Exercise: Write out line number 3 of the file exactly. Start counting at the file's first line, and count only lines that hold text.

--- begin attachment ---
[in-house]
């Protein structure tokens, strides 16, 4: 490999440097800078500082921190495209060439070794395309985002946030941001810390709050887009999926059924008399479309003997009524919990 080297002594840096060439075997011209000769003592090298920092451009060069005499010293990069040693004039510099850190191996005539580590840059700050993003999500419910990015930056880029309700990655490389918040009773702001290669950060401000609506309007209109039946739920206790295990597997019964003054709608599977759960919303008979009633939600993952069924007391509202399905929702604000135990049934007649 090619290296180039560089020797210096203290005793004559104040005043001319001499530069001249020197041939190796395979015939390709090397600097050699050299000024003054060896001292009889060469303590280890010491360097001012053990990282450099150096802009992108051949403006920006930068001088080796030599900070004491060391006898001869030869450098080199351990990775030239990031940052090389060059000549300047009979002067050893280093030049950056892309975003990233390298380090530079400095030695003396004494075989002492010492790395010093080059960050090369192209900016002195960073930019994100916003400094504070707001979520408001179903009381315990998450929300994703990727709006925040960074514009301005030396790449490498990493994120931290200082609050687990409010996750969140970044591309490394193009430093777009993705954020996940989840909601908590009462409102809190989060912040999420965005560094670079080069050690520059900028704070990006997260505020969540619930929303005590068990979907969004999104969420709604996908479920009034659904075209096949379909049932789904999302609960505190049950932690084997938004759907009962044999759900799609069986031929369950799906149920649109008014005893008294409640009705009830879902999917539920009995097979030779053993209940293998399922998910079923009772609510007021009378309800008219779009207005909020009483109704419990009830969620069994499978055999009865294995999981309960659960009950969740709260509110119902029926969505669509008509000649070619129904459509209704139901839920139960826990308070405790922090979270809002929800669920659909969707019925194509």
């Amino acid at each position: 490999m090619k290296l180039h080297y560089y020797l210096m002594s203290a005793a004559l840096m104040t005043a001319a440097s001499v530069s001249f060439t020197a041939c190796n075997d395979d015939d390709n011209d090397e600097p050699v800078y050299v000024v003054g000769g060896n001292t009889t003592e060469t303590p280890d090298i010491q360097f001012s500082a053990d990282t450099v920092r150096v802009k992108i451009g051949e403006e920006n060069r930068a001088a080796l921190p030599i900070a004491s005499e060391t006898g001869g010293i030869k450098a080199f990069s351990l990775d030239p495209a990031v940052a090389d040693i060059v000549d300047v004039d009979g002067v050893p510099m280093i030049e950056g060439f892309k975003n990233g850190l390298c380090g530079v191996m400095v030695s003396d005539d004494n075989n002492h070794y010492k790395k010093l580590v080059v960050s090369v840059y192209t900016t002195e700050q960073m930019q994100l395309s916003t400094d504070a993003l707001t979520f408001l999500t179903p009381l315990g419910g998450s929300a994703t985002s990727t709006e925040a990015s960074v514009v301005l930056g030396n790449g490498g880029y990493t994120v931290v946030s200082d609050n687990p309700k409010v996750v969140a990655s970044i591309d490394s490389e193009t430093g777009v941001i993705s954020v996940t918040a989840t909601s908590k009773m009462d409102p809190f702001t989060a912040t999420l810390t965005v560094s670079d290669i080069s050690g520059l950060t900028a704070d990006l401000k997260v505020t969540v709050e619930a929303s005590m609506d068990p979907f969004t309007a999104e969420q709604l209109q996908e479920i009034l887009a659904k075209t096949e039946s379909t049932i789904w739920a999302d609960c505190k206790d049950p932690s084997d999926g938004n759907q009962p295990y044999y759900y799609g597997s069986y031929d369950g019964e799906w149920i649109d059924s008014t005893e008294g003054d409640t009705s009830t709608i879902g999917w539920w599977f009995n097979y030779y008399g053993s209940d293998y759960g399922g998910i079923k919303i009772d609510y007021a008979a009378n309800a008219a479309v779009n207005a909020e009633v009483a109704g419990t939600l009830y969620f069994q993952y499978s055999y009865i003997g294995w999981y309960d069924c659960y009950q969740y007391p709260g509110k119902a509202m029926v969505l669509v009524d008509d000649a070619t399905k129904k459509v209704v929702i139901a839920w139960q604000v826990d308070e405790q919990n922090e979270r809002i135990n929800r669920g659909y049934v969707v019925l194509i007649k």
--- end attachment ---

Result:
């Amino acid at each position: 490999m090619k290296l180039h080297y560089y020797l210096m002594s203290a005793a004559l840096m104040t005043a001319a440097s001499v530069s001249f060439t020197a041939c190796n075997d395979d015939d390709n011209d090397e600097p050699v800078y050299v000024v003054g000769g060896n001292t009889t003592e060469t303590p280890d090298i010491q360097f001012s500082a053990d990282t450099v920092r150096v802009k992108i451009g051949e403006e920006n060069r930068a001088a080796l921190p030599i900070a004491s005499e060391t006898g001869g010293i030869k450098a080199f990069s351990l990775d030239p495209a990031v940052a090389d040693i060059v000549d300047v004039d009979g002067v050893p510099m280093i030049e950056g060439f892309k975003n990233g850190l390298c380090g530079v191996m400095v030695s003396d005539d004494n075989n002492h070794y010492k790395k010093l580590v080059v960050s090369v840059y192209t900016t002195e700050q960073m930019q994100l395309s916003t400094d504070a993003l707001t979520f408001l999500t179903p009381l315990g419910g998450s929300a994703t985002s990727t709006e925040a990015s960074v514009v301005l930056g030396n790449g490498g880029y990493t994120v931290v946030s200082d609050n687990p309700k409010v996750v969140a990655s970044i591309d490394s490389e193009t430093g777009v941001i993705s954020v996940t918040a989840t909601s908590k009773m009462d409102p809190f702001t989060a912040t999420l810390t965005v560094s670079d290669i080069s050690g520059l950060t900028a704070d990006l401000k997260v505020t969540v709050e619930a929303s005590m609506d068990p979907f969004t309007a999104e969420q709604l209109q996908e479920i009034l887009a659904k075209t096949e039946s379909t049932i789904w739920a999302d609960c505190k206790d049950p932690s084997d999926g938004n759907q009962p295990y044999y759900y799609g597997s069986y031929d369950g019964e799906w149920i649109d059924s008014t005893e008294g003054d409640t009705s009830t709608i879902g999917w539920w599977f009995n097979y030779y008399g053993s209940d293998y759960g399922g998910i079923k919303i009772d609510y007021a008979a009378n309800a008219a479309v779009n207005a909020e009633v009483a109704g419990t939600l009830y969620f069994q993952y499978s055999y009865i003997g294995w999981y309960d069924c659960y009950q969740y007391p709260g509110k119902a509202m029926v969505l669509v009524d008509d000649a070619t399905k129904k459509v209704v929702i139901a839920w139960q604000v826990d308070e405790q919990n922090e979270r809002i135990n929800r669920g659909y049934v969707v019925l194509i007649k």